Years ago, Linda Holmes wrote about her “red handle.” By that she meant those things that we have inside of us that render us permanently vulnerable to other people, no matter how much we might try to shrug them off. The sensitive things that reliably hurt us. Holmes’s red handle is mockery of fat people. (I think the various euphemisms for “fat” are ultimately more insulting than the word itself, though I don’t feel great about it either; Holmes uses the term in her piece, so I use it here.) Holmes pointed out an extra cruelty for her and other fat people: everyone can see your red handle. Everybody knows, at a glance, what you’re likely to be sensitive about. An alcoholic might be very susceptible to insults about his condition but you usually can’t tell just by looking at him. But a fat person both faces considerable social stigma and shows people what is likely to be an effective means to hurt them simply by existing. As Holmes says, this is quite an unfortunate condition.
My red handle, as you might imagine, is related to my mental health. But it’s not your average “you’re crazy,” “off your meds bro?,” “looks like Freddie’s gone psycho again,” etc. shit that gets to me. I hear that stuff literally every day, and at this point it washes off my back. My red handle is something much more specific: it’s when people attempt to discipline, undermine, or otherwise assert control over me under the guise of “checking up on me.” It’s a very common and totally infuriating thing. It’s an expression of faux concern that makes sure to let me know that there’s something in my behavior that’s deficient or weird, and in so doing seeks to regulate my behavior by making me feel shitty - while, at the same time, prompting precisely the feelings of instability they are ostensibly worried I already feel. The worst part is that, if you have had multiple legitimate psychotic episodes as I have, you can never 100% shut your mind down to the possibility that you have lost the thread again. Which means that no matter how apparent it is that someone is just fucking with you, you can’t completely ignore them; there’s always that 1% chance in your mind. So you’re permanently vulnerable to manipulation. It’s not a good feeling.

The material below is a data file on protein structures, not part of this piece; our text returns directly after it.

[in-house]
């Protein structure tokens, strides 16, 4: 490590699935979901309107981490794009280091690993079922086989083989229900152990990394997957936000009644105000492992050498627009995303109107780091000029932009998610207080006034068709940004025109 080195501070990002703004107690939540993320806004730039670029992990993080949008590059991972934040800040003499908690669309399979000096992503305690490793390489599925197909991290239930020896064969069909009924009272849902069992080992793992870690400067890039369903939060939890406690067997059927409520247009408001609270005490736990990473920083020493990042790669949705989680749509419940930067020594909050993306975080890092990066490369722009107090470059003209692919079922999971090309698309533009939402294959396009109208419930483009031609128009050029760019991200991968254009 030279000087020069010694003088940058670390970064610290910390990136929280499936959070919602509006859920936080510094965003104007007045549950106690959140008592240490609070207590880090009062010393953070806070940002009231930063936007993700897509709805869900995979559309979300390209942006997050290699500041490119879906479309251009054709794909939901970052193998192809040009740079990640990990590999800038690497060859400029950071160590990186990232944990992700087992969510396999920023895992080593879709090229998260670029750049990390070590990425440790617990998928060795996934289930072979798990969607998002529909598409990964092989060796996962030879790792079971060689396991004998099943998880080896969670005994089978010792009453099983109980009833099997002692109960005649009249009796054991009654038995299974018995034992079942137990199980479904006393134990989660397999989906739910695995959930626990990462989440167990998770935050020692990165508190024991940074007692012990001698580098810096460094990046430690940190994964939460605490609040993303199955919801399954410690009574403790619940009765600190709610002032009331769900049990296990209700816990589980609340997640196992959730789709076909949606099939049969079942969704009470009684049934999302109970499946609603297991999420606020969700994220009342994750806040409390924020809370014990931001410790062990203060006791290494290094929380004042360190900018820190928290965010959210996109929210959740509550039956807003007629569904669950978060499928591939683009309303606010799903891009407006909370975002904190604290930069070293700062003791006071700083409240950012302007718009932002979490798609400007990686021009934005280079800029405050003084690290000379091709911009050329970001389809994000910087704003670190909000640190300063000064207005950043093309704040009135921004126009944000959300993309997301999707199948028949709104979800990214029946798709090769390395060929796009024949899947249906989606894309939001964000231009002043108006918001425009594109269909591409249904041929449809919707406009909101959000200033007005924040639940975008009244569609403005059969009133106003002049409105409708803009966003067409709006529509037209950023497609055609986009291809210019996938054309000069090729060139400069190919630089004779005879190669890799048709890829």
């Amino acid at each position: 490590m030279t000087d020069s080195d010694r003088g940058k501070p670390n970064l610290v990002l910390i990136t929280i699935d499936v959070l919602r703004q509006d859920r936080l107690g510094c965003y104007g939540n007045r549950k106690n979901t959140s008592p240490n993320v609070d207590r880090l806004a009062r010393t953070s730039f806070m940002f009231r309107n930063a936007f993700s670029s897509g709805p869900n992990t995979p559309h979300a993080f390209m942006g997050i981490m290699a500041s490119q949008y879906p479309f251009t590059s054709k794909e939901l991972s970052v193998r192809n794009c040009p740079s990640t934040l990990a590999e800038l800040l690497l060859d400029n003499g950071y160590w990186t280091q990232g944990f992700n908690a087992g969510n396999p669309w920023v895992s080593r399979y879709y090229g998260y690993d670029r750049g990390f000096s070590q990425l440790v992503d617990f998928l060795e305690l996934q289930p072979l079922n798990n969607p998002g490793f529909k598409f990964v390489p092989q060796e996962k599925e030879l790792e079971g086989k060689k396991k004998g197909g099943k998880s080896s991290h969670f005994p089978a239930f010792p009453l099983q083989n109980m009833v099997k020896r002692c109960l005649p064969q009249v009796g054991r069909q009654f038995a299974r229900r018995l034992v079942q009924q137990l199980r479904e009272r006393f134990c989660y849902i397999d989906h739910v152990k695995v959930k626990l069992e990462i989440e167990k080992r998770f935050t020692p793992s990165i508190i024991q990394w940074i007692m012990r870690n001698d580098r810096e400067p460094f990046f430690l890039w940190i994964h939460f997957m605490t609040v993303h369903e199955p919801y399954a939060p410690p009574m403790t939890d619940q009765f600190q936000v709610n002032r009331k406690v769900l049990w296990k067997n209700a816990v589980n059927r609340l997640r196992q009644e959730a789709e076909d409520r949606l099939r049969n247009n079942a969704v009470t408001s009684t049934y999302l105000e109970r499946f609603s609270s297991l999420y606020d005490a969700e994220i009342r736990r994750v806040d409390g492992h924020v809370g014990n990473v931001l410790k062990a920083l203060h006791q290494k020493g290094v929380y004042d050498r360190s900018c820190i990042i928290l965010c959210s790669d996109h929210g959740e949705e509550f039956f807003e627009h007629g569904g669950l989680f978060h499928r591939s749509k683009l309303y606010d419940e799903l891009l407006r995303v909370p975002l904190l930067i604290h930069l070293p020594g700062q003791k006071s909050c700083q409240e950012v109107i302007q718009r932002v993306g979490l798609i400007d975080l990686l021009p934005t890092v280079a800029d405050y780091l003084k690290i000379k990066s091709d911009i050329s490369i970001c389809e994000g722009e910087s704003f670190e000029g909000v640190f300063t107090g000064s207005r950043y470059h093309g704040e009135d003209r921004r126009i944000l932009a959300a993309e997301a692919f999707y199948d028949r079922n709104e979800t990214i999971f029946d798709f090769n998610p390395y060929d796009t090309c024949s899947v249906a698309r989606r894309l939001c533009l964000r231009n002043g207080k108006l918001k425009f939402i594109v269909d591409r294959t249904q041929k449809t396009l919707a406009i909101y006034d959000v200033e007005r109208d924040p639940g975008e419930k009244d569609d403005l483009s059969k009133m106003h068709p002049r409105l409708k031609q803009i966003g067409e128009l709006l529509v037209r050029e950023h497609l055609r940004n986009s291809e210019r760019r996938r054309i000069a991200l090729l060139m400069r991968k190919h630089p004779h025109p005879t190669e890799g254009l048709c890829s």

“You OK man? That last piece, it got a little emotional…. I don’t know, it just makes me nervous. Nothing specific I guess, just a feeling that you’re struggling. Maybe you should reach out to somebody? It’s not a good look when you get so worked up. Makes people think maybe you’re not in the right space. Anyway just saying.”
Listen, I understand that there will times that something that looks an awful lot like a totally disingenuous attempt to assert power over me will actually have good intentions. But look - no one, not even those with the most noble motives, can diagnose me over the internet. I promise. I know people are protective of me, and I am always 100% cool with people checking in, if they do so in a way that is at least minimally sincere and which stems from a place of genuine inquiry, rather than one that drips with condescension and assumes the answer to the question that it pretends to ask. If the question is “how’re you doing,” that makes me feel good. Even if the question is, “hey how’s your mental health been,” that’s cool. This is not cool: “Hey dude, I don’t mean to intrude, but you’ve seemed, like, no so good lately? I’m just a little worried about you… That last thing you wrote, I wasn’t so sure about it. Just had a feeling. You seem a little unstable.” That shit is so infuriating, so undermining, so stuffed with bad faith. It stabs me in the heart. And it could never result in more or better mental health treatment for me anyway. So please, don’t do that.
My girlfriend looks after me. My siblings look after me. My friends look after me. My psychiatrist looks after me. My doctor looks after me. My support group looks after me. You do not look after me. As much as you may sincerely want to.
When everything went down a few years ago, in the first weeks after there was a lot of insistence that I had faked everything - that I have no mental illness and have been playing some sort of long con, to what end I couldn’t possibly tell you. (I get a lot less of that now, thankfully.) People would sometimes ask me, you’ve been writing for almost a decade, you’ve said very little about mental illness, why haven’t we heard more about this before? It’s hard to believe that people don’t grasp this, but…. Revealing mental illness to others, as much as it may now be a common practice on social media, leaves you defenseless in a very real way. Let to its own devices, my brain will eventually rob my conscious mind of its ability to accurately perceive the world, to have knowledge about itself, and to regulate my behavior. This is not a pleasant condition, and though I now have no choice but to reflect on it openly and frankly, it’s not fun that complete strangers know this about me. Please be sensitive to the possibility that you may be taking advantage of that vulnerability even if you’re sure you have good intentions. “I support you and I hope you’re good” is more than enough.